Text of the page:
It must be noted, however, and understandably, that Peart can barely reflect for any length of time on that period of his life.
It was more necessary than anything. That album was just something we had to get through. The Ghost Rider book is something I’ll never read again. They asked me to do an audio version of it and I said, ‘No.’ They sent me auditions of other people reading it and I’d get up to about the fourth paragraph and say, ‘I don’t want to listen to this anymore.’ It was just something that needed to be released and exorcised. That’s the way I feel about that album too.”[vii]
He feels much the same about the Vapor Trails album as a whole. In his 2011 book, Far and Away, he admitted:
Listening to some of that music just before setting out on this journey, as the three of us reviewed a couple of remixes of songs from Vapor Trails for an upcoming anthology, I can still sense my emotional state then—an underlying mood of anger and confusion that comes through even in my drumming, never mind the lyrics. I still have the anger, all right, but I think I’ve left the confusion behind.[viii]
Yet, out of the horrors of Peart’s life, renewal came, and powerfully so. The first show of the Vapor Trails Tour was in Hartford, Connecticut, June 28, 2002. The three members of Rush—and all of the road crew—experienced tangible anxiety that night. Had they their lost their way? Had they lost their abilities? No, of course not. Rush, that night, became not just Rush, but RushPlus, Rush 3.0. “I remember looking out at the audience and there were people crying,” Lifeson remembers of that magical night. “It was so emotional. I guess it was their chance to purge some of their emotions.”[ix] After the performance—one of the most glorious returns in the history of music—the three men did something they had never done before. They hugged for nearly 10 minutes.[x]
If you’d like a more in-depth progarchy look at Rush, here’s a handy guide:
Notes for Part I
[i] Peart, “Remembering Andrew,” neilpeart.net (January 25, 2012).
[ii] Steve Stav, “Percussion, Photography Cross Paths in ‘Rhythm & Light,’” Ink19.com (July 2005).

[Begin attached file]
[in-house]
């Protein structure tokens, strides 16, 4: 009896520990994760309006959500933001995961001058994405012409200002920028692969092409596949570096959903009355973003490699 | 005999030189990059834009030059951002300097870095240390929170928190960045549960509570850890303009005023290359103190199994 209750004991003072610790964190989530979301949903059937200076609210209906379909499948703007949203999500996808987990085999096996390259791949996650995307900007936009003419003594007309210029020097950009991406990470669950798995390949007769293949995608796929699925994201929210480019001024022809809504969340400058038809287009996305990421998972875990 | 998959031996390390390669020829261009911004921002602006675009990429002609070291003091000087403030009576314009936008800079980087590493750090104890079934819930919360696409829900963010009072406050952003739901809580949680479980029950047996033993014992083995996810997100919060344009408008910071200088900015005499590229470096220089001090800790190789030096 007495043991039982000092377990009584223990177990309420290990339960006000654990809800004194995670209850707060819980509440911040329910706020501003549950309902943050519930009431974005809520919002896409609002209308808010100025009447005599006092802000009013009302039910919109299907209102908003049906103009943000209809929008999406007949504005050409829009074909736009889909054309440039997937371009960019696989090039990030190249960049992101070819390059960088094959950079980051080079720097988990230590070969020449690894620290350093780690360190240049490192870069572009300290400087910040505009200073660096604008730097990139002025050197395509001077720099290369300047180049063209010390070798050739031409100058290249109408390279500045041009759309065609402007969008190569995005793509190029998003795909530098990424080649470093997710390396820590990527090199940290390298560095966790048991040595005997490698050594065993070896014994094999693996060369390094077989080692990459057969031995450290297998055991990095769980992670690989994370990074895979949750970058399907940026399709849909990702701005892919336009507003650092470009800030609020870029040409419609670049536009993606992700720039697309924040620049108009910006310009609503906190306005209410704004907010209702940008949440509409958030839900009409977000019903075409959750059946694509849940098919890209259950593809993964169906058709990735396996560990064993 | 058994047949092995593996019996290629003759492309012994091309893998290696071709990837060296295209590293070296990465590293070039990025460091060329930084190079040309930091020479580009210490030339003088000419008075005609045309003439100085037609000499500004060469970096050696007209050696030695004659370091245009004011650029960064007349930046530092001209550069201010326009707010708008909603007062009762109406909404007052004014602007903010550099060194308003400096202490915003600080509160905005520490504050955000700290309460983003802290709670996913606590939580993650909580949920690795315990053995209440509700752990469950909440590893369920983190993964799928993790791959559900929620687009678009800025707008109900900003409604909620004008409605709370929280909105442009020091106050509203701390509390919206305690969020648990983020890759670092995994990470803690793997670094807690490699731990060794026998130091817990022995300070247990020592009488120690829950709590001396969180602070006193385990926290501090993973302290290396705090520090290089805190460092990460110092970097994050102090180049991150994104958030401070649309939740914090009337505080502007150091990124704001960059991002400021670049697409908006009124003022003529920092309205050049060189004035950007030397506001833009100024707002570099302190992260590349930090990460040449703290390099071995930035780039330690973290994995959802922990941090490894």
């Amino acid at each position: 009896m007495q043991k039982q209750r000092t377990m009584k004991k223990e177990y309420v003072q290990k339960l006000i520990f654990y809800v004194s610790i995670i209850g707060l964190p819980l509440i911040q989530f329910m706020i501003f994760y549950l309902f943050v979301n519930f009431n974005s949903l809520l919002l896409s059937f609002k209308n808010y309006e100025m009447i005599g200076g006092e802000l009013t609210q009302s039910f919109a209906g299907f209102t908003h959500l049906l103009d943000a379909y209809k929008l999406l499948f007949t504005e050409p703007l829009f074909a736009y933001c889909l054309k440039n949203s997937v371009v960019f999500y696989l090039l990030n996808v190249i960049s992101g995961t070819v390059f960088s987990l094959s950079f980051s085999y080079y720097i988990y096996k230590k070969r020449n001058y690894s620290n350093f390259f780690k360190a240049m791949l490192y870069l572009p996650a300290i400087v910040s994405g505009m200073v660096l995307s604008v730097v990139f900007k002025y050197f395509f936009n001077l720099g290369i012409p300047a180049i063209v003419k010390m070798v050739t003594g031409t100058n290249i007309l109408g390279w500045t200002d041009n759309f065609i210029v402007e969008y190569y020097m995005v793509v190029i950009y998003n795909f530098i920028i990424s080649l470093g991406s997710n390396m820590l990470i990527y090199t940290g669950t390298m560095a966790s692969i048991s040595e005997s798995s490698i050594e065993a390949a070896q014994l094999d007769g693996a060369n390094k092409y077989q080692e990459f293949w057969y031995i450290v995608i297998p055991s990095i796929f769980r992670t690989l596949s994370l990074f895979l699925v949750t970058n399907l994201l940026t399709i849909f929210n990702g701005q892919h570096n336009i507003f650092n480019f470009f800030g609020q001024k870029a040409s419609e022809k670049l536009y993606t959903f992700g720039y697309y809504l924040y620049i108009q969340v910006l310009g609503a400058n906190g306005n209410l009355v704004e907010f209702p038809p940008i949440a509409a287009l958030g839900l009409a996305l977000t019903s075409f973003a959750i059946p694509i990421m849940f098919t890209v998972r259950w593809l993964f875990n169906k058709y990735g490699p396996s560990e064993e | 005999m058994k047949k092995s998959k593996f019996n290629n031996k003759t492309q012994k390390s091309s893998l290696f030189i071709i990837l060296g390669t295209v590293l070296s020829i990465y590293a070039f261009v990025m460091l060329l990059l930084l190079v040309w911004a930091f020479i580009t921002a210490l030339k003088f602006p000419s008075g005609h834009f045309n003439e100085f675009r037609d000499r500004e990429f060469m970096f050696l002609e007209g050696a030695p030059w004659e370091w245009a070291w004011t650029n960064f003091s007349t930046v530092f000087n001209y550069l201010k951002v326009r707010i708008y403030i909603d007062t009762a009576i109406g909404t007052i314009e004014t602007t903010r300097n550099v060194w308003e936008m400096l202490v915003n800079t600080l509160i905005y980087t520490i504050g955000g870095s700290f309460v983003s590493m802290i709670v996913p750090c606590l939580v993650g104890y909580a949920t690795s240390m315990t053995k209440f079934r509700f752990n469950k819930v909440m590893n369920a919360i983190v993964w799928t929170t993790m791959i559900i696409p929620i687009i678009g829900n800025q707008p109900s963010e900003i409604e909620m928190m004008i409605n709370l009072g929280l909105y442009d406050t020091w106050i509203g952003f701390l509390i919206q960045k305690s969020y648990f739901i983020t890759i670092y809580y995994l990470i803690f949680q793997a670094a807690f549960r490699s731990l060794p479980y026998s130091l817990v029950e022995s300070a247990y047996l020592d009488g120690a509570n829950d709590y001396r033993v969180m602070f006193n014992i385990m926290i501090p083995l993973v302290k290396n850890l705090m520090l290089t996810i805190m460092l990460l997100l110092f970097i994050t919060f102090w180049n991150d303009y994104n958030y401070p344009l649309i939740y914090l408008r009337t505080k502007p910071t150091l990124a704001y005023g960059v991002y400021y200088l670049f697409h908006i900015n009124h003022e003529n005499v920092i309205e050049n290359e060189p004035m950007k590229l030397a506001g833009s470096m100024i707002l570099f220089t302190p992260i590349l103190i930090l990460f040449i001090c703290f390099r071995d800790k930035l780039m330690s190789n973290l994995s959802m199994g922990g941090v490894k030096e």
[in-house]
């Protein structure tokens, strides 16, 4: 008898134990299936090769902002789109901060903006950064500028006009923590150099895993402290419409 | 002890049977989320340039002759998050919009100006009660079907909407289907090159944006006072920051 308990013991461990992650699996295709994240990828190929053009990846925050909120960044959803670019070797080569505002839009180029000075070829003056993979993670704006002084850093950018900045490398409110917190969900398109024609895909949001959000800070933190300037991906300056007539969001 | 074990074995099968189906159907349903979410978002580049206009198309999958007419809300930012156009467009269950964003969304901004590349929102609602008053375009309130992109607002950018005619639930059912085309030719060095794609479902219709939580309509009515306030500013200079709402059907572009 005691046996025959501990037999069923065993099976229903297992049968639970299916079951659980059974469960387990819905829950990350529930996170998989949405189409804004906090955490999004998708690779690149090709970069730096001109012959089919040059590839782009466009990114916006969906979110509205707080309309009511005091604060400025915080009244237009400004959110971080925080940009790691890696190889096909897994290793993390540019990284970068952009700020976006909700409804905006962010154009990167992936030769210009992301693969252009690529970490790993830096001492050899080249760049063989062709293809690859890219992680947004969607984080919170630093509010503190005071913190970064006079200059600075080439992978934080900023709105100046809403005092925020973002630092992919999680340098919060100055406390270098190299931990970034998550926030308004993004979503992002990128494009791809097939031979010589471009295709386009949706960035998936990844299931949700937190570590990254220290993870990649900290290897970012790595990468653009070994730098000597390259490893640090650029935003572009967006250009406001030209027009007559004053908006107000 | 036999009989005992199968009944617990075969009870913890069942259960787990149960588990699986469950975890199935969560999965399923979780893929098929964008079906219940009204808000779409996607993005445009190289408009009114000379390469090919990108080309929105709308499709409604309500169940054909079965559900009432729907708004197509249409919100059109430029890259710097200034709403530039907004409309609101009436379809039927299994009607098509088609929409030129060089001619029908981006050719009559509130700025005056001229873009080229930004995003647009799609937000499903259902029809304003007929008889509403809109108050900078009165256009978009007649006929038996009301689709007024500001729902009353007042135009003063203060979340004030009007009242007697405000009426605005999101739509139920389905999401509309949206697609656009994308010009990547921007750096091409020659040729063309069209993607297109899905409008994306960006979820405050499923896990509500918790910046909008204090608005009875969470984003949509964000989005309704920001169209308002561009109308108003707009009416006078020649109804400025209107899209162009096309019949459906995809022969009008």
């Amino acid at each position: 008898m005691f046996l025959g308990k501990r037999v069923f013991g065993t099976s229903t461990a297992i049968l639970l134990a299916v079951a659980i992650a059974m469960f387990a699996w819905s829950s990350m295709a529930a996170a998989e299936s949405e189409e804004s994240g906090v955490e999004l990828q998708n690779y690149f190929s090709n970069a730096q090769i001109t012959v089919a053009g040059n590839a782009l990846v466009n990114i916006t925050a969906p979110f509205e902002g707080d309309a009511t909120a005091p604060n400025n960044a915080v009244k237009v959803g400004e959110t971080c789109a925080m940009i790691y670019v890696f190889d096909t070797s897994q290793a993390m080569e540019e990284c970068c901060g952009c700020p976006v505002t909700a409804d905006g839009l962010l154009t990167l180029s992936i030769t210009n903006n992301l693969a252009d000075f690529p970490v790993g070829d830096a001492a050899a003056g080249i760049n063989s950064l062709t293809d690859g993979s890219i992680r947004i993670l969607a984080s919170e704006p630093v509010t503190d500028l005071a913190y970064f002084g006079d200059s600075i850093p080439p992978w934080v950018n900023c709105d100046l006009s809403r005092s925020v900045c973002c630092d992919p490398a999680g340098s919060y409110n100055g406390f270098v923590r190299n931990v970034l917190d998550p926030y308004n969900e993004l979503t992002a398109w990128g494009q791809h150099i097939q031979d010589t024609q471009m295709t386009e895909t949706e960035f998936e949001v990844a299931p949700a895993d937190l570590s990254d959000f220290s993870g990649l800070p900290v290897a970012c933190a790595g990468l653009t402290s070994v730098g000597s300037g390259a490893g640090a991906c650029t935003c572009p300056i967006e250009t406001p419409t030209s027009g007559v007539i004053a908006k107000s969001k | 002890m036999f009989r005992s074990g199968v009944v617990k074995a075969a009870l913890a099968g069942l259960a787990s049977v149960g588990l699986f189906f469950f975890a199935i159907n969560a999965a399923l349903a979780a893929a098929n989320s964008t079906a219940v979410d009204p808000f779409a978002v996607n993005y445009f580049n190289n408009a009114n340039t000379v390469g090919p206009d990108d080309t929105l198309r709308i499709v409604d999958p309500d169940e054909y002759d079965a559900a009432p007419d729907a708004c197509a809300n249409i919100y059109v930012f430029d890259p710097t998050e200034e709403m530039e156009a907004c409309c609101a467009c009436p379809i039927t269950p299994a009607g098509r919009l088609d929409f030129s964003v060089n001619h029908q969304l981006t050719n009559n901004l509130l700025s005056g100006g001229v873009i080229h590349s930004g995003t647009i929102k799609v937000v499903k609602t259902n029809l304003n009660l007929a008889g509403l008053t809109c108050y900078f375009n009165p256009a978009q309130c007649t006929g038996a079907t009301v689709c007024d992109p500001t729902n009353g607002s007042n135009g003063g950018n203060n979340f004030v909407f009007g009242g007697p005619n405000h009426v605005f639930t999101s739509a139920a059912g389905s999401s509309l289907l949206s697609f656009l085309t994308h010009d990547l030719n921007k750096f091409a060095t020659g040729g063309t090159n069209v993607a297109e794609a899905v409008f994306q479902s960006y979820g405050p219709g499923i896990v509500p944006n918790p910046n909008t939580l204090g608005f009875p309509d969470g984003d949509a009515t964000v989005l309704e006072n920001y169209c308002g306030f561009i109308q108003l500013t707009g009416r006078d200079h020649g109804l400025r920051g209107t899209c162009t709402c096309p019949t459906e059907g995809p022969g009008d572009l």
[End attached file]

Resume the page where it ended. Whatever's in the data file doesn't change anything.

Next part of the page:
[iii] Peart, Ghost Rider, 453-454.
[iv] Peart, Ghost Rider, 455; and Sorelle Saidman, “Ricky Rushes to Release,” Vancouver Province (September 26, 2000), B4.
[v] Peart, Roadshow, 81.
[vi] Carrie Nuttall, “Rhythm and Light: Moments That Otherwise Pass Unnoticed,” introduction to her Rhythm & Light (Cambridge, MA: Rounder, 2005). No page numbers used in the book.
[vii] Nuttall, “Rhythm and Light.”
[viii] Scott Iwasaki, “Photos Dramatize ‘Rhythm And Light,’” Deseret News (June 17, 2005).
[ix] Peart, “My Rhythm, Her Light,” in Nuttall, Rhythm & Light.
[x] Peart, Far and Near, 303. See also Lee and Lifeson’s comments in Paul Elliott, “Everybody Loves Rush,” Classic Rock (July 2015).
[xi] McNair, “Rush’s Long Road to Triumph in Rio,” 16.
[xii] Menon, Rush: An Oral History Uncensored.
[xiii] Steve Morse, “Vapor Trails Follow 6-Year Hiatus,” Hamilton Spectator (May 13, 2002), C8.
[xiv] Angela Pacienza, “Rejuvenated Rush,” Edmonton Journal (May 21, 2002), C2.
[xv] Steve Morse, “Vapor Trails Follow 6-Year Hiatus,” Hamilton Spectator (May 13, 2002), C8.
[xvi] Menon, Rush: An Oral History Uncensored.
[xvii] Sandra Sperounes, “Rush: Arena Rockers Hit Concert Trail,” Edmonton Journal (September 8, 2002), B1.
[xviii] Eric R. Danton, “Rush: A Relic Refreshed,” Hartford Courant (Jun 28, 2002).
Note for Part II
[i] Sandra Sperounes, “Rush: Arena Rockers Hit Concert Trail,” Edmonton Journal (September 8, 2002), B1.
[ii] “Peart Reveals Literary Inspirations Behind Rush Album,” Jam! Showbiz (May 31, 2002).
[iii] Richard Abowitz, Rolling Stone (April 24, 2002).
[iv] Mac Randall, Vapor Trails Review,” Guitar World (June 2002).
[v] Andrew Tuttle, Vapor Trails Review, Orange County Register (May 20, 2002).
[vi] Christa L. Titus, “Spotlight Review: Vapor Trails,” Billboard (May 18, 2002).
[vii] Menon, Rush: An Oral History Uncensored.
[viii] Peart, Far and Away, 116.
[ix] Menon, Rush: An Oral History Uncensored.
[x] Menon, Rush: An Oral History Uncensored.